Whether you specialize in the mile or the 100-miler, easy runs are the indispensable foundation of training. In every sound training plan, easy runs constitute a majority of your runs. Why do easy runs matter so much – and how easy should your easy runs be?
Why You Should Slow Down and Run Easy
Running too fast on easy days – even just a moderate effort – inhibits some of the desired adaptations. If you begin to accumulate lactate (evidenced by breathing hard enough you can only speak in phrases), you are running too hard. Lactate is a desired product in some workouts; however, producing too much lactate in too many runs slows down recovery and therefore hinders adaptation.
The intensity of easy runs is below the aerobic threshold. Below your aerobic threshold, you utilize both fat oxidation and carbohydrates for energy production, which places less stress on the body. Your body elicits a series of physiological adaptations that improve both endurance and speed, including increased aerobic enzyme activity, capillary growth for the transport of more oxygen to muscles, and an increase in mitochondria. When you run above your aerobic threshold too often, you lose several of these benefits.
How Easy Should Easy Runs Be?
Some definitions of easy pace define it in relation to race pace. There are flaws in this approach. One common error is defining an easy run as “1-2 minutes per mile slower than race pace” without clearly defining race pace. One minute per mile slower than 5K pace is likely still above your aerobic threshold and therefore not easy. Two minutes per mile slower than marathon pace for some runners may be biomechanically uncomfortable. (For some marathoners, marathon pace may also be their easy pace.)
Training fatigue, your overall weekly mileage (and response to such mileage), your stress levels) muscle fiber composition (see more below), terrain, altitude, and other factors will affect the exact pace of easy runs. Your easy run pace will even vary day to day! Because of that, it is essential to use factors other than pace to gauge the intensity of easy runs.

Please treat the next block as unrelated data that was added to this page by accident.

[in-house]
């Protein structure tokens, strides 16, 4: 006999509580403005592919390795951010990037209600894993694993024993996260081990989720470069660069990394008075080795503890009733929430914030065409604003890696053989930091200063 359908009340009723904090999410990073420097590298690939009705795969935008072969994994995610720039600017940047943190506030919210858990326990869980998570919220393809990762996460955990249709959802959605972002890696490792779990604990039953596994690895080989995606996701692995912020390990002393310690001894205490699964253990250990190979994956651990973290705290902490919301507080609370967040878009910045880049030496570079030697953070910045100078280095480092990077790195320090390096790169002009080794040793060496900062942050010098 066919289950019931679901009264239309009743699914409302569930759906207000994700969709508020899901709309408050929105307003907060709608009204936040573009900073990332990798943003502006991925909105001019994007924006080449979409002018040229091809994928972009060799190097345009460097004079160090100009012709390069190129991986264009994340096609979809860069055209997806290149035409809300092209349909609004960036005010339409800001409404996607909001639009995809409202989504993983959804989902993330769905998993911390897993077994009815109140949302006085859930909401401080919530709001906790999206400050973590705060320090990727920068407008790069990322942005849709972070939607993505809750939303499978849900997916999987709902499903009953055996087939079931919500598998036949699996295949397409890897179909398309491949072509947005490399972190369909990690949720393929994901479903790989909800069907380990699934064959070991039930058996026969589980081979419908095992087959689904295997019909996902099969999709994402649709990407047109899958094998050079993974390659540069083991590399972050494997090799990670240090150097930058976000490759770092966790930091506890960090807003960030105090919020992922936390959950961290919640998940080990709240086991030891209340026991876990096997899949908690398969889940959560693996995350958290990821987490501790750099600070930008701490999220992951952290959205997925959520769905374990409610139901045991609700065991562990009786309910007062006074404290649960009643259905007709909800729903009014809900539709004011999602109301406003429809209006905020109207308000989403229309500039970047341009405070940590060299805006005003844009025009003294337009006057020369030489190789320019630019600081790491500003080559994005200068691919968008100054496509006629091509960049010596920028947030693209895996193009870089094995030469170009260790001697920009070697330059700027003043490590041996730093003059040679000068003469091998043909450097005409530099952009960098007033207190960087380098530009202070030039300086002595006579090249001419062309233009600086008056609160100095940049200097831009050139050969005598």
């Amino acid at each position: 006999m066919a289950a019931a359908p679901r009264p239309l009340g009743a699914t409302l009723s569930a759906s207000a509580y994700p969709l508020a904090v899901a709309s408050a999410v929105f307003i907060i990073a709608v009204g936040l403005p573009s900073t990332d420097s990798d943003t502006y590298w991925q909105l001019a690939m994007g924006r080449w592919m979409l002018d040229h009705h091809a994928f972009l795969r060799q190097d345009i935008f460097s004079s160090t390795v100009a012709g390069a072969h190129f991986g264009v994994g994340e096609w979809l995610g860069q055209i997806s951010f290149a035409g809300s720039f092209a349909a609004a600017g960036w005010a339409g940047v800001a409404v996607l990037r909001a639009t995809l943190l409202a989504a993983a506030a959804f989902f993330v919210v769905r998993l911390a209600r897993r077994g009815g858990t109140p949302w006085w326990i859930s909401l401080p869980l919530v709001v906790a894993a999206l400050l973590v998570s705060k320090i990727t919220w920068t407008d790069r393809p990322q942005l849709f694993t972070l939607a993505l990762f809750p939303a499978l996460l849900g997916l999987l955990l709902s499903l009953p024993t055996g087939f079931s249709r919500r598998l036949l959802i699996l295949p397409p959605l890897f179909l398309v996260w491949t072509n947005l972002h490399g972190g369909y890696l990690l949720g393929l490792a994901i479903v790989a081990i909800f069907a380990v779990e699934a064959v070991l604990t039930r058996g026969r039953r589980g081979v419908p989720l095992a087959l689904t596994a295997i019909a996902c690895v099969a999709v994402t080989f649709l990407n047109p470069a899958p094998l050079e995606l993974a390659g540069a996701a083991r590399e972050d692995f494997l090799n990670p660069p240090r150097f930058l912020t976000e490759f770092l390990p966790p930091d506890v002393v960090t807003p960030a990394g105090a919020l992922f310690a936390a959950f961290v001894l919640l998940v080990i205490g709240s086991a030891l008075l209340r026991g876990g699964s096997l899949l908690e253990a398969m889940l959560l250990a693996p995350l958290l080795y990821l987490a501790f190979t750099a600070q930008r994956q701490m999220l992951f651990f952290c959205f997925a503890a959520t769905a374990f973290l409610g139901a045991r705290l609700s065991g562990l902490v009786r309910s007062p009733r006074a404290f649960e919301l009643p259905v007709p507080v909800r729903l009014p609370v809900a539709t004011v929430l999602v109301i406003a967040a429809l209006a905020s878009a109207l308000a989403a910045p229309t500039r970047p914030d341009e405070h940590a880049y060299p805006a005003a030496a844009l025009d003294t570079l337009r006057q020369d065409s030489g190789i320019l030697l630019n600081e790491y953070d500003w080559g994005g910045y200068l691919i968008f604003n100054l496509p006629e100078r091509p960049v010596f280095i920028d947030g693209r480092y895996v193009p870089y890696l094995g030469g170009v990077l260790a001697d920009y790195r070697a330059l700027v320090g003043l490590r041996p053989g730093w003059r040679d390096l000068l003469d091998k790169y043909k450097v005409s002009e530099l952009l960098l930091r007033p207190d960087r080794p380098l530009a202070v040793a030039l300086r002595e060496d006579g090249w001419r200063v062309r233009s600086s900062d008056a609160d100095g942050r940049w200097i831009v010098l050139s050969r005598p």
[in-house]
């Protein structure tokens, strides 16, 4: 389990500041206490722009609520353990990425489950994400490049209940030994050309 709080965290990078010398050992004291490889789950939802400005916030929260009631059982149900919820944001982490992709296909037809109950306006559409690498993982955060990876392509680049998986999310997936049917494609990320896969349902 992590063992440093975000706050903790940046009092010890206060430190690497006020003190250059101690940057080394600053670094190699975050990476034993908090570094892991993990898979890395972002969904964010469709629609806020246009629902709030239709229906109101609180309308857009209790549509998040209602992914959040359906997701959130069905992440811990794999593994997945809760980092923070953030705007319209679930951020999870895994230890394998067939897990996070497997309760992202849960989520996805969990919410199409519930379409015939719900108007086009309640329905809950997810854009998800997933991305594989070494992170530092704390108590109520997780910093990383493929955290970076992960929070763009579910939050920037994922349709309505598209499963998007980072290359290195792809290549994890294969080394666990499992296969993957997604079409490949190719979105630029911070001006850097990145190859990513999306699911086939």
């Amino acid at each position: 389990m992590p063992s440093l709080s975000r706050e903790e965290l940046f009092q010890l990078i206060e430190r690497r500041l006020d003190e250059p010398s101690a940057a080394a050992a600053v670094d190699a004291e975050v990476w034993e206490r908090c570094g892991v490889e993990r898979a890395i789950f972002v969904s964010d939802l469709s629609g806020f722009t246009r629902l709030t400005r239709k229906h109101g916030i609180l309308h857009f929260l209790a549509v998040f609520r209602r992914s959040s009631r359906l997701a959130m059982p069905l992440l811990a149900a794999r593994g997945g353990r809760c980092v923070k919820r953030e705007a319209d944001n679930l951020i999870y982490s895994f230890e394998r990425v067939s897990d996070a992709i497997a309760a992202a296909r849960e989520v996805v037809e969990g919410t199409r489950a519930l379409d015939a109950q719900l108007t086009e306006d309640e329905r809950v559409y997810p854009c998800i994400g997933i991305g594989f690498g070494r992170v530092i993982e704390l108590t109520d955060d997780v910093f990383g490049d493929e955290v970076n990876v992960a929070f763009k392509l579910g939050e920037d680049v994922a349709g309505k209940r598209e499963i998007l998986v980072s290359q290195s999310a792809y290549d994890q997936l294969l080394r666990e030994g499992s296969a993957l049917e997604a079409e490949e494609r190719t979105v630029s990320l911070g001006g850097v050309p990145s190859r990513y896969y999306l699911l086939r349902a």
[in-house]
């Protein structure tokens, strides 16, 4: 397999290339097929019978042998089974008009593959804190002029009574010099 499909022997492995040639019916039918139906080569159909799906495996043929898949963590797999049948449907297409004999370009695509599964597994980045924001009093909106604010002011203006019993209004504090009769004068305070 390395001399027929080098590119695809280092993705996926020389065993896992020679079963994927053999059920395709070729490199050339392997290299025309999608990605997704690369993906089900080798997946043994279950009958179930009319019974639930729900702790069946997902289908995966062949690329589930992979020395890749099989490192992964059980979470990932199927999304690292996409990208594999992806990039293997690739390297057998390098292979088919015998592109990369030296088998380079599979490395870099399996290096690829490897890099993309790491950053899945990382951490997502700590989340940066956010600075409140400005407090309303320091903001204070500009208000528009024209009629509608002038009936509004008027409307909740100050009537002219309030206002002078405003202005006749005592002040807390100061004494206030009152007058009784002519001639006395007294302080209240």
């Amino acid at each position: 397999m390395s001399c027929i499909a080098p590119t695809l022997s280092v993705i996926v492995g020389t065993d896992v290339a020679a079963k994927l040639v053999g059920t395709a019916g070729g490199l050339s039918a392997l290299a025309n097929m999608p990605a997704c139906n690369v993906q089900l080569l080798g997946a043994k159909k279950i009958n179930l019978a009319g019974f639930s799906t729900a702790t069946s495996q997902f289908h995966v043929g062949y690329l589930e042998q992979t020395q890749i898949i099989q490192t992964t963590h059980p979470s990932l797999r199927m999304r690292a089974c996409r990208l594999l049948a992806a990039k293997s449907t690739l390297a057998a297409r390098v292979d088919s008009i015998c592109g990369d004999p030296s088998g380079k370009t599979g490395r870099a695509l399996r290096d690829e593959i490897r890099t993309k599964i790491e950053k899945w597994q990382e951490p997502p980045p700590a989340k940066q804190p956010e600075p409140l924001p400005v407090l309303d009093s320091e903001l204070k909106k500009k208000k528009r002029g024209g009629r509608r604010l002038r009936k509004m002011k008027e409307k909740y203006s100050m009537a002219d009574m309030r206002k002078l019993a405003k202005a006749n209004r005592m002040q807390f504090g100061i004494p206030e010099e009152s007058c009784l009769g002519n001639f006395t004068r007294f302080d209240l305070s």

- 60-75% of max heart rate or <85% of lactate threshold heart rate
- You can carry on a conversation; breathing is barely labored
- Sustainable; finishing should not be a concern
- You feel comfortable and relaxed
Your Muscle Fiber Composition Plays a Determining Role
Never compare your easy pace to another runner’s, even if they have the same race time. In my years of coaching, I see this regularly: two runners can have the same race times and the same workout paces, yet their easy run paces vary dramatically. One may cruise along at 30 seconds per mile slower than marathon pace; the other may run 60-90 seconds per mile slower than marathon pace.
A slow twitch runner can handle faster easy runs, since they burn fat at higher intensities and can delay the recruitment of fast-twitch muscle fiber recruitment. Fast-twitch runners need to run slower on their easy runs. Their bodies tend to quickly recruit fast-twitch muscle fibers, which are counter-productive to the goal of an easy run.
The Art of the Recovery Shuffle
A sub-type of easy run is the recovery run. Recovery runs are slow – so slow that you may consider them more of a jog or shuffle than a run. The pace is typically 2-3 minutes (or more) slower than your lactate threshold and decently slower than your other easy runs. Realistically, though, you are not tracking pace on a recovery run. You simply run at an effort that feels slow and leisurely. You should feel better when you finish than when you start.
How do you know if you are going too slow? Most likely, you are not. An easy run/recovery run is only too slow if you feel discomfort from altering your gait.
Adding “Stuff” to Easy Runs
More advanced runners often add small, deliberate doses of faster running to some easy runs. This is not a license to bust out a fast final mile or throw in some tempo pace; those are workouts, not easy runs.
- Strides: Strides are short accelerations done after a run. While fast, the short duration and ample recovery moderate heart rate and lactate production. Strides can be done one to three times per week – here’s how to do them.
- Surges: Essentially, surges are strides within a run. These are 20-30 second accelerations (short enough to not go anaerobic) with generous recoveries (1-3 minutes) at easy pace. These are not all-out sprints, nor is longer better.
- Moderate progressions: These are not hard workouts. A majority of the run is still within the easy zone; the final segment progresses into a moderate/steady effort, right at the aerobic threshold (roughly marathon pace for many runners).
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How easy do you run on your easy days?
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